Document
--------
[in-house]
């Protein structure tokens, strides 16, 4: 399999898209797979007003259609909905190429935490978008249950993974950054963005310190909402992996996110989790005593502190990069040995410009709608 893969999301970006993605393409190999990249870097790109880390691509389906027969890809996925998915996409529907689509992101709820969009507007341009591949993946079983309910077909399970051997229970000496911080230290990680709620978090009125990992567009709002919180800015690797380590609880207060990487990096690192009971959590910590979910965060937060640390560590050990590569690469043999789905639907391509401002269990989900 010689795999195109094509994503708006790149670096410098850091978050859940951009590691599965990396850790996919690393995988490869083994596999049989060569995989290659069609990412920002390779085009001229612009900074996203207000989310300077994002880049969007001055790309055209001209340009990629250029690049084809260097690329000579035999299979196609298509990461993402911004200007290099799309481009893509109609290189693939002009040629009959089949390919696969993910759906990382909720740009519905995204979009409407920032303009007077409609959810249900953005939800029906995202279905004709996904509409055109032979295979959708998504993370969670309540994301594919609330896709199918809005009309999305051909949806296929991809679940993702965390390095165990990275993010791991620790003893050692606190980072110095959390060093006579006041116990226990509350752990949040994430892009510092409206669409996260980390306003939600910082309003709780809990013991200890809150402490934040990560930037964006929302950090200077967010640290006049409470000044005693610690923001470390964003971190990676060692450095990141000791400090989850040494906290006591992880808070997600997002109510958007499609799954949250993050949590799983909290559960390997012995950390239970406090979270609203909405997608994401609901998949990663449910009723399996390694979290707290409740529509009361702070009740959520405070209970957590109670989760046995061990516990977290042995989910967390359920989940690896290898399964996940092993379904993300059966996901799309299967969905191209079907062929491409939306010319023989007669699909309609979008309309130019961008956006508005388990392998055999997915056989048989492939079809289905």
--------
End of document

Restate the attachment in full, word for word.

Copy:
[in-house]
């Protein structure tokens, strides 16, 4: 399999898209797979007003259609909905190429935490978008249950993974950054963005310190909402992996996110989790005593502190990069040995410009709608 893969999301970006993605393409190999990249870097790109880390691509389906027969890809996925998915996409529907689509992101709820969009507007341009591949993946079983309910077909399970051997229970000496911080230290990680709620978090009125990992567009709002919180800015690797380590609880207060990487990096690192009971959590910590979910965060937060640390560590050990590569690469043999789905639907391509401002269990989900 010689795999195109094509994503708006790149670096410098850091978050859940951009590691599965990396850790996919690393995988490869083994596999049989060569995989290659069609990412920002390779085009001229612009900074996203207000989310300077994002880049969007001055790309055209001209340009990629250029690049084809260097690329000579035999299979196609298509990461993402911004200007290099799309481009893509109609290189693939002009040629009959089949390919696969993910759906990382909720740009519905995204979009409407920032303009007077409609959810249900953005939800029906995202279905004709996904509409055109032979295979959708998504993370969670309540994301594919609330896709199918809005009309999305051909949806296929991809679940993702965390390095165990990275993010791991620790003893050692606190980072110095959390060093006579006041116990226990509350752990949040994430892009510092409206669409996260980390306003939600910082309003709780809990013991200890809150402490934040990560930037964006929302950090200077967010640290006049409470000044005693610690923001470390964003971190990676060692450095990141000791400090989850040494906290006591992880808070997600997002109510958007499609799954949250993050949590799983909290559960390997012995950390239970406090979270609203909405997608994401609901998949990663449910009723399996390694979290707290409740529509009361702070009740959520405070209970957590109670989760046995061990516990977290042995989910967390359920989940690896290898399964996940092993379904993300059966996901799309299967969905191209079907062929491409939306010319023989007669699909309609979008309309130019961008956006508005388990392998055999997915056989048989492939079809289905």